Joan Armatrading: Show Some Emotion

AAAAAH, JOAN, Shall I compare thee to a summer rose? Not just now, but how about ‘The Summertime Blues’? At least Eddie Cochran is something new in the critic’s implacable pursuit of resemblances between our lady and Join Mitchell, Van Morrison etc.

It’s not the late maestro’s vocal tones I’m referring to but his distinctive acoustic guitar style. When you have purchased a copy of Show Some Emotion (‘if’ is a non-starter provided you have four pound notes to rub together), lend an ear to ‘Mama Mercy’ and see what I mean. Of course she hasn’t ripped off the ‘Summertime’ riff – she has recaptured and rekindled every sparky, spunky ounce of flair and attack that Cochran used to beat out of his acoustic.

The signs were there on her last British tour when she took a solo spot with all the bravura confidence of a heavy metal hero. In the studio she’s taken the exploration of her talent as total musician a lot further. That guitar is the dominant undertone of ‘Show Some Emotion’ – trilling sweetly through ‘Woncha Come On Home’, whacking out the rhythm in ‘Mama Mercy’, jazzing counterpoint duets with herself in ‘Opportunity’, hitting a percussive line as dry as the Sahara in ‘Kissin’ And A Huggin”.

It’s a new freedom for her, that strong rhythm hand. Joan Armatrading and Back To The Night were generally vocals plus backing, the songs flowing with the grace, beauty and emotion of her voice but rarely taking their impetus from the instruments. Now she has opened up a whole new range of rocking funky reggae for herself. I can just see that Klieg-light smile spreading.

But there again I voted each of her previous two offerings my number one albums of the year. With all my love for the lady, I am straining at the leash to tell you this is better than bliss, sorta supersuper superlative. As to the half star, a gesture of great restraint I assure you. Because I have to admit that after rolling it round my mind many times I feel it’s only wonderful, I suppose the reason my spine doesn’t tingle to quite the same extent as before is that whereas many other people; have played around the rhythmic territory of Show Some Emotion with similar skill and spirit nobody else could ever write or sing the slow soul ballads of Joan Armatrading with the same intimacy and intensity.

OK. That’s the degree of loss. It’s marginal. What you gain is her singing more slightly than ever before, charming and croaky on ‘Woncha Come On Home’, high and smooth as an American soulster on ‘Warm Love’, near raunchy and flashily tongue twisting on ‘Mama Mercy’ and simply totally loving on ‘Willow’. All this jumping and crackling across that new hard-driving relationship with her guitar and leading her sessioners into eye popping feats of high pressure precision.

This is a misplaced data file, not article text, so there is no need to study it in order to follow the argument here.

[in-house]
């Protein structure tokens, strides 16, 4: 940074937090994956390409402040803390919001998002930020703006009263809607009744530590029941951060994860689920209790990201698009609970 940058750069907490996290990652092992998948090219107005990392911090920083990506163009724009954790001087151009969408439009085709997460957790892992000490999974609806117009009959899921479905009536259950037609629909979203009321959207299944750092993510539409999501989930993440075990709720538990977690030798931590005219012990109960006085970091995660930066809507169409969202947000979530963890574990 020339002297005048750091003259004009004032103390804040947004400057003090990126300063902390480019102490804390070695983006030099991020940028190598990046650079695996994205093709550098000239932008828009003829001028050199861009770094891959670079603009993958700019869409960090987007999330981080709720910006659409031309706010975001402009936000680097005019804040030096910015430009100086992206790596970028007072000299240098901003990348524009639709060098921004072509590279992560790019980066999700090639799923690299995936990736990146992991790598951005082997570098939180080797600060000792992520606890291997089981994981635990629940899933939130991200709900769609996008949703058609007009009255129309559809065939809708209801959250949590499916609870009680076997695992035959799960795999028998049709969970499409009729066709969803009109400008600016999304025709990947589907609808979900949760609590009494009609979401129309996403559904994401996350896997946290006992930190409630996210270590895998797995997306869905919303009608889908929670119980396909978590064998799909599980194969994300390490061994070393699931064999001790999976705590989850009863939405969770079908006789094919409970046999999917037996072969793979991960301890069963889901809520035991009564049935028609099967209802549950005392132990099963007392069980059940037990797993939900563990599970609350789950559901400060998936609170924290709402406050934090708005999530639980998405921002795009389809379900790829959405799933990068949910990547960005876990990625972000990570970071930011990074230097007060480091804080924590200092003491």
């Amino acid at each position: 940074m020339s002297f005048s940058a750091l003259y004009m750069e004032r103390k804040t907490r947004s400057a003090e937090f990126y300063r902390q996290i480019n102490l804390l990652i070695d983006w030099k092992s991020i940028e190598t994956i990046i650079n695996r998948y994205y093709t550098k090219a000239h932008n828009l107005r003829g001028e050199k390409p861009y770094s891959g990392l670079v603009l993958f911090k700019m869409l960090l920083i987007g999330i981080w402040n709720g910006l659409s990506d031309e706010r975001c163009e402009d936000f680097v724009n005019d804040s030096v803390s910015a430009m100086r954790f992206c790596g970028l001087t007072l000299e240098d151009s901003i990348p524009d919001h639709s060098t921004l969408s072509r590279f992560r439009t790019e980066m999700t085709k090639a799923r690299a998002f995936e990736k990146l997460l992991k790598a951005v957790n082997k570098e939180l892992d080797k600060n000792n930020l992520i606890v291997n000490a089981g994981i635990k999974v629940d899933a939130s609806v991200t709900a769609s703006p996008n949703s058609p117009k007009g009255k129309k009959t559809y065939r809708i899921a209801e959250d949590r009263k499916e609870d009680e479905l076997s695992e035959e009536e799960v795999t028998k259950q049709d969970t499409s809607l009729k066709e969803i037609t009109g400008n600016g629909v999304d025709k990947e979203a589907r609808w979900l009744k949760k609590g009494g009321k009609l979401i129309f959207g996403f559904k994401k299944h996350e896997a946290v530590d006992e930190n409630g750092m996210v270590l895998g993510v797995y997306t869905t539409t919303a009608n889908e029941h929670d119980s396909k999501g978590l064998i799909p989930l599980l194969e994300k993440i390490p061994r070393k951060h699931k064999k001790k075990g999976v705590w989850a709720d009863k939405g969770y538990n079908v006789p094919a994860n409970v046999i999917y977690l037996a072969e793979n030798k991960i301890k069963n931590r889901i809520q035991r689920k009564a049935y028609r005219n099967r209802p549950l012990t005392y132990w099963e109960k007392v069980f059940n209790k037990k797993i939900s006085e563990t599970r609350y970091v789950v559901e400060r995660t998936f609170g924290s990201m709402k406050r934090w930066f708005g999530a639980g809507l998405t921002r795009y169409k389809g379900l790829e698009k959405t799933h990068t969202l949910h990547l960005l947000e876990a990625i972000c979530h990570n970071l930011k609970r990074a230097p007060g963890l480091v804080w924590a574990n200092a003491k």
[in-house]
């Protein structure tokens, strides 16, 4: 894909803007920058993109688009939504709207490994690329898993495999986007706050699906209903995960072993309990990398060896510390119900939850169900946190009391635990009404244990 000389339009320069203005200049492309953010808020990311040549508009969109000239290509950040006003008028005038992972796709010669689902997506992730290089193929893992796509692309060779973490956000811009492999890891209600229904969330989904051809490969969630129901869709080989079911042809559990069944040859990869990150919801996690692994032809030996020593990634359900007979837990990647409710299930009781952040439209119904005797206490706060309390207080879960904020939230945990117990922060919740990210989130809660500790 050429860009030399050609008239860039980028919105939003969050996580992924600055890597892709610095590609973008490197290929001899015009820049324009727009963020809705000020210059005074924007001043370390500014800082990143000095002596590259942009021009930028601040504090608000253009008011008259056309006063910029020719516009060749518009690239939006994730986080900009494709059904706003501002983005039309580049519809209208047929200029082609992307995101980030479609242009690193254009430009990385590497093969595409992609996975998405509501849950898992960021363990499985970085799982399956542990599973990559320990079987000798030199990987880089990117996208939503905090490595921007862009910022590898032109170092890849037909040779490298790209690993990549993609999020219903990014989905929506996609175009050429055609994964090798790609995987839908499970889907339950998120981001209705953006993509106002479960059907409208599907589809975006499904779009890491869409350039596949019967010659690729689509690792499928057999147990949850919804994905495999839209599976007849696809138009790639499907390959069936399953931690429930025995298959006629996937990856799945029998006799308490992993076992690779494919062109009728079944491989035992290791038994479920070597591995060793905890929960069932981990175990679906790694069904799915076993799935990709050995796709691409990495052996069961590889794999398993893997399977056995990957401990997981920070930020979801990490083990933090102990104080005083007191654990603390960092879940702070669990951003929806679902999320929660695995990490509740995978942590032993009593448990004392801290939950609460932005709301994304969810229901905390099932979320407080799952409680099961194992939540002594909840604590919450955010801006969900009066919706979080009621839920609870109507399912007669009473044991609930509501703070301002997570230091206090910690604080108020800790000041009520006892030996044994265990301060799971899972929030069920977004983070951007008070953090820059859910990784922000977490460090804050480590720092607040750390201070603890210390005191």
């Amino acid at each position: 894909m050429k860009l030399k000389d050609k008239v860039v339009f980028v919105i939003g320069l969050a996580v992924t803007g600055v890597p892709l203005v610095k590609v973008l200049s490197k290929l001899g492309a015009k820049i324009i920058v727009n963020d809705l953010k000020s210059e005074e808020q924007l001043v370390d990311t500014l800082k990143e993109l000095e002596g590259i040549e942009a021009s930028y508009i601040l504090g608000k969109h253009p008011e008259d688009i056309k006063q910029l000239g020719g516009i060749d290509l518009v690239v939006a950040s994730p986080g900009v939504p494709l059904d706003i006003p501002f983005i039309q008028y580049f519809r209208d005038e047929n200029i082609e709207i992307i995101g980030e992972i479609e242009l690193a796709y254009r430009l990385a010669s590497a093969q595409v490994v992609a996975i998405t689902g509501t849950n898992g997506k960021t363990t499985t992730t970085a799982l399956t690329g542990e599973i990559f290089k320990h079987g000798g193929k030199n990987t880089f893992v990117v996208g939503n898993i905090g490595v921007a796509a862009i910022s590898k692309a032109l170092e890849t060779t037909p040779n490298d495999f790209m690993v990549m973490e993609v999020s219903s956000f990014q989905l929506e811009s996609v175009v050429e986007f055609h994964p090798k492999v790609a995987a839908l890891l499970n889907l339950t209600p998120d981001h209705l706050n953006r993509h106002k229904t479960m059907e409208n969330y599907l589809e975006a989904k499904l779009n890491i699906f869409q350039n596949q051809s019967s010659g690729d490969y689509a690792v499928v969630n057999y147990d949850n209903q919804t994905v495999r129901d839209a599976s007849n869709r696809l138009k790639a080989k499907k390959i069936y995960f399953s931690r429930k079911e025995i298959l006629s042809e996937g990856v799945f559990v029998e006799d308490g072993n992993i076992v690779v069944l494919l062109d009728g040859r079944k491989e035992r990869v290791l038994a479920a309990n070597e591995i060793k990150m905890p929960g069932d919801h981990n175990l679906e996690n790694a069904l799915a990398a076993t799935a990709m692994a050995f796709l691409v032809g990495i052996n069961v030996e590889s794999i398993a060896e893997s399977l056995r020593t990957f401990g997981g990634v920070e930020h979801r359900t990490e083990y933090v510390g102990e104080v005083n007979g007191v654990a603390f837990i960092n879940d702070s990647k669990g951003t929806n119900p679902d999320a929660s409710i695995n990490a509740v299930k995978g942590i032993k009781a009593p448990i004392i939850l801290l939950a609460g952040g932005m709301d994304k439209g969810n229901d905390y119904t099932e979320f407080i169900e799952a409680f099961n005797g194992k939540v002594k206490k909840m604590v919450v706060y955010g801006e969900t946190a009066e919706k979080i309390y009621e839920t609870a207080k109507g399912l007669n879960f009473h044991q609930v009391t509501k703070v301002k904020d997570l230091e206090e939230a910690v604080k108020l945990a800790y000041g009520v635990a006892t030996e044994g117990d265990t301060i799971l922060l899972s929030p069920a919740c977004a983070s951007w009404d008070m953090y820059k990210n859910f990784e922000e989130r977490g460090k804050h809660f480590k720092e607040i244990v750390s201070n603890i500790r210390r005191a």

Joan and her producer Glyn Johns must have been so commanding they made it all sound like one band – drummers David Kemper, Henry Spinetti and Kenney Jones all play so tight and dynamic, like gunshots in a dustbin, that they are indistinguishably excellent. Georgie Fame on electric piano and Rabbit on organ fuse jazzy lightness and Band style rough and readiness in the meat of the mix. It’s a full and satisfying sound still retaining the crystal clarity that all Joan’s producers have emphasised. And Jerry Donahue, who was too overbearing both live and on the JA album, seems to have found the secret of matching his electric power to Joan’s acoustic – his curvy, talkative lines are full of his character and sympathy this time.

Also you get her songs which are probably the finest around. She has simplicity and divine inventiveness combined in moments that put the reviewer on the spot. Edge-of-the-precipice-and-a-mountain-lion-at-your-heel. The next move is bound to be wrong. Like when I tried to express the first seconds of ‘Never Is Too Late’. She sings one word unaccompanied: “alone”. She sings it expressively. You remember your own times of aloneness, imagine hers. That simple stroke of communication draws you inside the song feeling for yourself and someone else as one.

Her lyrics have never been plainer – and so effective it makes you wonder why poets have bothered to baffle us down the centuries in the name of profundity The words are mundane and just right: ‘Every light is on/But all the rooms/Are empty/Except one/Oh babe don’t stay too long’; ‘Asking for help from somone/Is not too easy’; ‘Let me/Be your night potion’; ‘We sat down under a bus shelter/And talked of other things/But bit by bit by bit by bit/It came round again/How much in love we are’. In ‘Willow’, the beautiful love song of the album, she sings ‘I said I’m strong/Straight/Willing/To be a/Shelter/In a storm’ – dead slow and with all the weight and commitment the oblique strokes suggest. It’s more personal but just as moving as Bill Withers’ ‘Lean On Me’. Yeah, it’s an illusion in a way but Joan Armatrading makes music you can lean on.

The difference this time is she’ll only let you rest up against her love and affection for a little while. Then you’ve got to kick ass and fight back, get as strong and straight as her songs ‘cos from now on she’s gonna raise a fuss and she’s gonna raise a holler.

© Phil SutcliffeSounds, 17 September 1977

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